Ted Cruz recently suggested praying for rain in Texas, and apparently someone did a few weeks ago, producing a deluge resembling a modern day Noah’s Ark of sorts.
California’s Governor Brown on the other hand, has taken a more secular approach. He believes that Mammon, not God, bears responsibility for the Golden State’s record drought and that I, we, all of us simple folk should cut back water usage by a minimum of 25%. Well it’s hard to argue with Governor Moonbeam especially when it comes to the environment, although if you ask me, his other idea of hundreds of miles of high speed rail at a minimum cost of $25 billion is off the rails and on the governor’s private moon. But I will do my part.
As a free citizen though, I have choices: replace the lawn with artificial grass, take fewer showers, jerry-rig the toilet bowl, or perhaps eat fewer almonds. I will choose a diet of fewer almonds. Growing almonds it seems, consumes 10% of all the annual residential water supplied to 40 million thirsty folks in California, and 60% of that production is exported, so I suggest we fight the drought “there” as opposed to “here," if you get my drift.
To that same point, an article in the impeccably objective Wall Street Journal claims that the water consumption for one pound of almonds is equivalent to 50 five minute showers, so I’m not giving up my shower for a bag of almonds. It’s here, though, where I have to do a little bragging. Some people will talk about having the world’s greatest dog or their newborn baby who slept through the night during the first week.
But Sue and I have something very different. We have the world’s greatest shower. To be quite candid, it’s not the water, the temperature, the simple knobs, or even the shower head that makes it the best; nor is it the combination of all four. The key to our shower in fact, is not the actual experience of hot water on a 98.6° body at all. It’s the view; our shower has the world’s greatest view.
The scenery from it is so gorgeous that when we sell our home, we may list the shower separately and see if it attracts an offer higher that the rest of the house. If not, we’ll just sell the house with a shower “easement” and continue to come in and out from the street every morning at 6:00 a.m.
Back to the view. That it has one in the first place is, I suppose, outrageous in and of itself. But here Sue and I were in 1990, constructing our house on a Laguna Beach cliff overhanging more white water than you could shake a kayak at. The sailboats were drifting by, the surfers were hanging ten and it seemed like every minute of every waking day should be focused on that gorgeous piece of the Pacific that comes to rest 60 feet below our bathroom.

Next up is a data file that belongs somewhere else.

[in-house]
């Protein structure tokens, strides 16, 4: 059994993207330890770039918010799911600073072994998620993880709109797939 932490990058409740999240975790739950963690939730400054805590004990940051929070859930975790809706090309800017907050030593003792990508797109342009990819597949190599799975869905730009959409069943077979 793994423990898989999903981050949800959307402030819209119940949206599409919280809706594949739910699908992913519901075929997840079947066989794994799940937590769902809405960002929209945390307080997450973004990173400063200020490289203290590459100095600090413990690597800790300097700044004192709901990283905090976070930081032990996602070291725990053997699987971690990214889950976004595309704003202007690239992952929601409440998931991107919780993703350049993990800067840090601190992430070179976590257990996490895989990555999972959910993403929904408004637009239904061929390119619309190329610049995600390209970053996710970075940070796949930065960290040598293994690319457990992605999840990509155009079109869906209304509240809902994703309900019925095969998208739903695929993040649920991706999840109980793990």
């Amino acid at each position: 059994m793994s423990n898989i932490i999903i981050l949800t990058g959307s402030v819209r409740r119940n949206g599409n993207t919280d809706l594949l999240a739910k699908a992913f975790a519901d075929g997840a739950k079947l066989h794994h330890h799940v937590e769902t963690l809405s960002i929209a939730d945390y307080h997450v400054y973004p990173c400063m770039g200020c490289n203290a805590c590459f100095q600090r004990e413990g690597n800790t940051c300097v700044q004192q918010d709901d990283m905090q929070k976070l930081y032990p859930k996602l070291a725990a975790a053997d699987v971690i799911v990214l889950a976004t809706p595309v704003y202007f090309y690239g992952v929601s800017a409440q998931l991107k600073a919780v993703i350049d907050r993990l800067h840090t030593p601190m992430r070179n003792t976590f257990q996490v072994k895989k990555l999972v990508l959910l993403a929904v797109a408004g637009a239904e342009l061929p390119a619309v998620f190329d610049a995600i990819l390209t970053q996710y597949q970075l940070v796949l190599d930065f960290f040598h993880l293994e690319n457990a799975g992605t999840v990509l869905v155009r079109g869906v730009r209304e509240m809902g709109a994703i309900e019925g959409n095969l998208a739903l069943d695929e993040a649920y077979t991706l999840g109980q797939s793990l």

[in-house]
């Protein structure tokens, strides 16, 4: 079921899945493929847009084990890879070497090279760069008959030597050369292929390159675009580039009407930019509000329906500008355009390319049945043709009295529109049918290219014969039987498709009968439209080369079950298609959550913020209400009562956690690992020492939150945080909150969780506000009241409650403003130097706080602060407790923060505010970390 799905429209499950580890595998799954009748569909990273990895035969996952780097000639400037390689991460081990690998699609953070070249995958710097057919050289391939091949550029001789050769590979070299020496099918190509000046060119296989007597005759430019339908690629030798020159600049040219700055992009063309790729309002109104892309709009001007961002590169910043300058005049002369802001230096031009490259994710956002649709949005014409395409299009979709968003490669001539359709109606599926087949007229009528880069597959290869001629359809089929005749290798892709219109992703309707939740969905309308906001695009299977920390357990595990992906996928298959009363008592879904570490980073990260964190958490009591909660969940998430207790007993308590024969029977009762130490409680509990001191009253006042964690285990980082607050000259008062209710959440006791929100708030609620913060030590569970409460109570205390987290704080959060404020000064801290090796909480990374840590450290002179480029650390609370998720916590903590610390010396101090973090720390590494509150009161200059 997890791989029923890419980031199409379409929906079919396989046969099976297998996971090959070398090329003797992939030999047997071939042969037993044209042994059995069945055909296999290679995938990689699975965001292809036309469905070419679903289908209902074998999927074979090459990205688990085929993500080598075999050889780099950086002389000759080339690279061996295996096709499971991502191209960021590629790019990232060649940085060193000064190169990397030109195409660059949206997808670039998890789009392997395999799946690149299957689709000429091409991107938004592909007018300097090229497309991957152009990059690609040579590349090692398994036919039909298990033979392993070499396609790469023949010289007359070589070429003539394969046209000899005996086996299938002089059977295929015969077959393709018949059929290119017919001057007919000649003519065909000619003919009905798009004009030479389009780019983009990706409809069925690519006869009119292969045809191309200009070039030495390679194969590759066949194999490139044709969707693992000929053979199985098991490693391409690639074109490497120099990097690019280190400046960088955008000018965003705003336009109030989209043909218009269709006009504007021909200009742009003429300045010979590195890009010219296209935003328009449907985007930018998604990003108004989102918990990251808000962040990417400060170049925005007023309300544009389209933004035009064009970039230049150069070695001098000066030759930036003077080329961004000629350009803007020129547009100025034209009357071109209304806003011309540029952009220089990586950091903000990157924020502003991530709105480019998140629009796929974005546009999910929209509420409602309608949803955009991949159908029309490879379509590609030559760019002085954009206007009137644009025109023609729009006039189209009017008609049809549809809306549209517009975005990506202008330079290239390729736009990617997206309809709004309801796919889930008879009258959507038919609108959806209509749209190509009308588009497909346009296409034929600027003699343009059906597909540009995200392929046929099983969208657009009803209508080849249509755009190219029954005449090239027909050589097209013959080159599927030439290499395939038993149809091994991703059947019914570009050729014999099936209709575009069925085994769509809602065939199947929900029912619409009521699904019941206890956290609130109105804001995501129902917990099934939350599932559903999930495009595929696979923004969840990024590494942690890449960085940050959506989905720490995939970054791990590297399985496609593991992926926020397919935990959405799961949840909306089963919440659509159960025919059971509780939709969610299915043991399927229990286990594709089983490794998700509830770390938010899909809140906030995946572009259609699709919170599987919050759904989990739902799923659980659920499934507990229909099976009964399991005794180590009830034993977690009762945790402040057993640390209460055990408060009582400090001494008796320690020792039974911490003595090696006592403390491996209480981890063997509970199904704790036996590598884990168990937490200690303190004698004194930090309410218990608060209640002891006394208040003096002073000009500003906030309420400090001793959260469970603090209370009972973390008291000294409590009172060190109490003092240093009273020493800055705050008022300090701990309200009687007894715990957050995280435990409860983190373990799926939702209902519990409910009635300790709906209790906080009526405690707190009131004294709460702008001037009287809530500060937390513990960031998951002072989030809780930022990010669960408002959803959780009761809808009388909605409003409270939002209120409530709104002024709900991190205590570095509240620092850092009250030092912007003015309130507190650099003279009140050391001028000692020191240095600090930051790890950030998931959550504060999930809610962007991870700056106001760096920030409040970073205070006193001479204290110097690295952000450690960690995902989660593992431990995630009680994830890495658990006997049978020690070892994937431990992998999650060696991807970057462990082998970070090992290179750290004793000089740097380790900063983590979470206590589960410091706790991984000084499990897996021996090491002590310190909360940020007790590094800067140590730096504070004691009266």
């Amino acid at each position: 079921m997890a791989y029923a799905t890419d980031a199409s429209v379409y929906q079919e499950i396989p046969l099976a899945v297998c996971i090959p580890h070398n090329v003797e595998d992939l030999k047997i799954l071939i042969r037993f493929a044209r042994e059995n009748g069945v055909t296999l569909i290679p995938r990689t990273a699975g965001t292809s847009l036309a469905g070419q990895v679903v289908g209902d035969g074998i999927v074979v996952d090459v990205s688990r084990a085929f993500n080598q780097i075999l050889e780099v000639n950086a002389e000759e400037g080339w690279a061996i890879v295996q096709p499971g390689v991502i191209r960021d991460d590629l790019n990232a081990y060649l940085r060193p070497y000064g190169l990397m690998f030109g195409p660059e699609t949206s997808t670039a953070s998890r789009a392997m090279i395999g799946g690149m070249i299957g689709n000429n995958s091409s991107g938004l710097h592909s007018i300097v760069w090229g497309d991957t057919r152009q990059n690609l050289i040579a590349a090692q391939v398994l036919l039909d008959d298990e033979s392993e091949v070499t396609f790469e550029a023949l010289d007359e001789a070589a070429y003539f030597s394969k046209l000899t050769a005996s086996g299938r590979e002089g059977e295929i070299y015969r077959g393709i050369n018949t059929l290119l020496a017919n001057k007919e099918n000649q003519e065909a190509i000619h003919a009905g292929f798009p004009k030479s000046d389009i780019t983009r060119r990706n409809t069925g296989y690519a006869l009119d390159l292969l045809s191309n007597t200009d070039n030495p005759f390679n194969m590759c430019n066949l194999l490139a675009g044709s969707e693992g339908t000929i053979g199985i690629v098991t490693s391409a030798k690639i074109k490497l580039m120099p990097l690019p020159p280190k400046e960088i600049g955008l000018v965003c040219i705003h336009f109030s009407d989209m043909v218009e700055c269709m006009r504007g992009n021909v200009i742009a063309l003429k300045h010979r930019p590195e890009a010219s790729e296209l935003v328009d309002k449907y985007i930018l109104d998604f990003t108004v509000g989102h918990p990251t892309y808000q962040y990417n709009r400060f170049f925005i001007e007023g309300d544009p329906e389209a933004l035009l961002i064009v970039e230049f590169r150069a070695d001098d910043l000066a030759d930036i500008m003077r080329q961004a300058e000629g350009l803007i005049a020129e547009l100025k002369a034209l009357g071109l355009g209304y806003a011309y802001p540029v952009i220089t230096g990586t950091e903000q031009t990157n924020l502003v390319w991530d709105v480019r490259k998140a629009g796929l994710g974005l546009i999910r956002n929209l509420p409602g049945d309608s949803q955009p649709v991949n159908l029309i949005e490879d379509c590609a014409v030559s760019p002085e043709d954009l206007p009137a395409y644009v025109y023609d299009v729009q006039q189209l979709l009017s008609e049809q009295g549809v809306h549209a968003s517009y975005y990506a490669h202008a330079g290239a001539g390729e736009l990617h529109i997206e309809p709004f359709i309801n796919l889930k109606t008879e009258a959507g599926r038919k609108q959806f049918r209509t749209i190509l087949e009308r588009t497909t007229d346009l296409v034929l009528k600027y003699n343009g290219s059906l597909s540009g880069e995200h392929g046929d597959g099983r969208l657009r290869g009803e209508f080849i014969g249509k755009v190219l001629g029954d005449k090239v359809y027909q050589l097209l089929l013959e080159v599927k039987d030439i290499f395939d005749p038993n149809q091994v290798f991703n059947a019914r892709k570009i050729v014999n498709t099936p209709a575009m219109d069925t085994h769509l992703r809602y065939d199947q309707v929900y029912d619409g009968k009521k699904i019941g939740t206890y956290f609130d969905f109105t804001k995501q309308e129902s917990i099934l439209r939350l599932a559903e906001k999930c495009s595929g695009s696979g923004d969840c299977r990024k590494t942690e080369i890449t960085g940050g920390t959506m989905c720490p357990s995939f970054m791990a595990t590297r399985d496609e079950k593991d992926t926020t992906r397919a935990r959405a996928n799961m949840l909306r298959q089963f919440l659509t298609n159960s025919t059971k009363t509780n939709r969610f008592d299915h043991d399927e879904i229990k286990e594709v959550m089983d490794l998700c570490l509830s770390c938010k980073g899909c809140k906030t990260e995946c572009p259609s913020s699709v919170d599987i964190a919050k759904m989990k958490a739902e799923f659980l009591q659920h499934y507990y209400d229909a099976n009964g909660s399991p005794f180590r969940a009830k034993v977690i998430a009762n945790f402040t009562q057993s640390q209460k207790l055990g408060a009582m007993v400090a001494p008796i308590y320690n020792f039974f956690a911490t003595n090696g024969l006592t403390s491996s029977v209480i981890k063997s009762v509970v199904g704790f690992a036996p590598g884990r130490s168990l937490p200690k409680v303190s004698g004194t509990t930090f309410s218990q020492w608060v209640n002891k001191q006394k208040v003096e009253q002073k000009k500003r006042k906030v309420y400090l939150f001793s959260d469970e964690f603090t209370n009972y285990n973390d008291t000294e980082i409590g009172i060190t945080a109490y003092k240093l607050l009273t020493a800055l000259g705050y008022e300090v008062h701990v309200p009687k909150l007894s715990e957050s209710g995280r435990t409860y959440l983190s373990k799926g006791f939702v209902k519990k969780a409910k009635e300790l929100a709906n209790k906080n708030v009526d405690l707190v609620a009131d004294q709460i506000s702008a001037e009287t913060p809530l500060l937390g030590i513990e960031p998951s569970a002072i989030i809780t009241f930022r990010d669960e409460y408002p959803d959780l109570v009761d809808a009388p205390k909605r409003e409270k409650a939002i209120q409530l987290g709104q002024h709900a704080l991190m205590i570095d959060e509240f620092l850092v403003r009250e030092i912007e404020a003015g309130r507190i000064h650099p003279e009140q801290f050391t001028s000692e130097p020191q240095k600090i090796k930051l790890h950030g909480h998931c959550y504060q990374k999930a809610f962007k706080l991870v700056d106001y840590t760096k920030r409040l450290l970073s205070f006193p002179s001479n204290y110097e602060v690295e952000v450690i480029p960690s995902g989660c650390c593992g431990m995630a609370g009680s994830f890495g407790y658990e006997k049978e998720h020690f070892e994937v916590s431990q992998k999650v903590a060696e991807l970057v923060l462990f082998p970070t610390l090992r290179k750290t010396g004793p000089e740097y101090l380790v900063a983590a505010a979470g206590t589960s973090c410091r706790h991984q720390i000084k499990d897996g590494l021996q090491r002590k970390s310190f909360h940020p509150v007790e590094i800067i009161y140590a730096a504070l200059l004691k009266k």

So we built a shower with a window – not a picture window – but one big enough for a view. As is customary with a new home, I carried Sue over the threshold on the first day we moved in. But once the workers had cleared out, we headed straight for the shower. “Champagne?” she asked. “Nah," I said romantically. “Just wanna look at the view.” When it comes to retirement, I don’t think we’ll need our 401Ks. We’ll just sell tickets to our shower, and use the proceeds to pay for some of Governor Moonbeam’s almonds.
Speaking of liquidity, whether it be in surplus in a Laguna Beach shower, or an extreme deficit in the State of California, current concerns in the financial markets center around the absence of liquidity and the effect it might have on future market prices. In 2008/2009, markets experienced not only a Minsky moment but a liquidity implosion, as levered investors were forced to delever.
Ultimately the purge threatened even the safest and most liquid of investments. Several money market funds appeared to “break the buck,” which in turn threatened the $4 trillion overnight repo market – the center core of our current finance-based economy.
Responding to this weakness, the Fed and other central banks imposed emergency liquidity provisions of their own – in effect they became the buyers of last resort. Recently however, Congressional legislation concerning “too big to fail” and Federal court rulings in favor of AIG regarding the expropriation of shareholders’ capital, have cast doubts as to whether central banks and their governments can exercise similar “puts” in the future to stabilize asset prices.
As a result, regulators are proceeding with “better safe than sorry” mandates – tightening bank capital standards, curtailing the size of the potentially volatile repo market from $4 to $2 trillion, and pursuing inquiries as to which financial institutions are “strategically important” – code for “big enough to threaten asset market stability." Not only major banks but several insurance companies and asset managers including PIMCO – just one block down the street – are being scrutinized. These individual companies which include Prudential, MET, BlackRock, and at least several others have responded as you might expect.